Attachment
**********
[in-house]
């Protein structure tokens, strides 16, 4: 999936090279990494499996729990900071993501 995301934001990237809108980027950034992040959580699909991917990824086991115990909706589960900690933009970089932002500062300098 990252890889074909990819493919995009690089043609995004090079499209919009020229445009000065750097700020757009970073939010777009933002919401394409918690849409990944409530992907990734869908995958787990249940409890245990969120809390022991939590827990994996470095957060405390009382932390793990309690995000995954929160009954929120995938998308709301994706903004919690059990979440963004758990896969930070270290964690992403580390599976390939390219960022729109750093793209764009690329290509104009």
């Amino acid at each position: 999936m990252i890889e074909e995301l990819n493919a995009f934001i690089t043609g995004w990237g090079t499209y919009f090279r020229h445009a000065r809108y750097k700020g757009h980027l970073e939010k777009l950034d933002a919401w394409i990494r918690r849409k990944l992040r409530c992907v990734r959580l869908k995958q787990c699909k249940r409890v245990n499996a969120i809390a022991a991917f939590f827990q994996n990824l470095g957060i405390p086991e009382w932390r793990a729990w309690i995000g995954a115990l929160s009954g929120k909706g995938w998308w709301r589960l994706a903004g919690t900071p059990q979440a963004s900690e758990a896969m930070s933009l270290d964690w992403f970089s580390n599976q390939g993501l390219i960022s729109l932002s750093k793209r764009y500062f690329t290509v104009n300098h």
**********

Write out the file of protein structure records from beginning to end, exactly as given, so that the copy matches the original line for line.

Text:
[in-house]
């Protein structure tokens, strides 16, 4: 999936090279990494499996729990900071993501 995301934001990237809108980027950034992040959580699909991917990824086991115990909706589960900690933009970089932002500062300098 990252890889074909990819493919995009690089043609995004090079499209919009020229445009000065750097700020757009970073939010777009933002919401394409918690849409990944409530992907990734869908995958787990249940409890245990969120809390022991939590827990994996470095957060405390009382932390793990309690995000995954929160009954929120995938998308709301994706903004919690059990979440963004758990896969930070270290964690992403580390599976390939390219960022729109750093793209764009690329290509104009």
């Amino acid at each position: 999936m990252i890889e074909e995301l990819n493919a995009f934001i690089t043609g995004w990237g090079t499209y919009f090279r020229h445009a000065r809108y750097k700020g757009h980027l970073e939010k777009l950034d933002a919401w394409i990494r918690r849409k990944l992040r409530c992907v990734r959580l869908k995958q787990c699909k249940r409890v245990n499996a969120i809390a022991a991917f939590f827990q994996n990824l470095g957060i405390p086991e009382w932390r793990a729990w309690i995000g995954a115990l929160s009954g929120k909706g995938w998308w709301r589960l994706a903004g919690t900071p059990q979440a963004s900690e758990a896969m930070s933009l270290d964690w992403f970089s580390n599976q390939g993501l390219i960022s729109l932002s750093k793209r764009y500062f690329t290509v104009n300098h």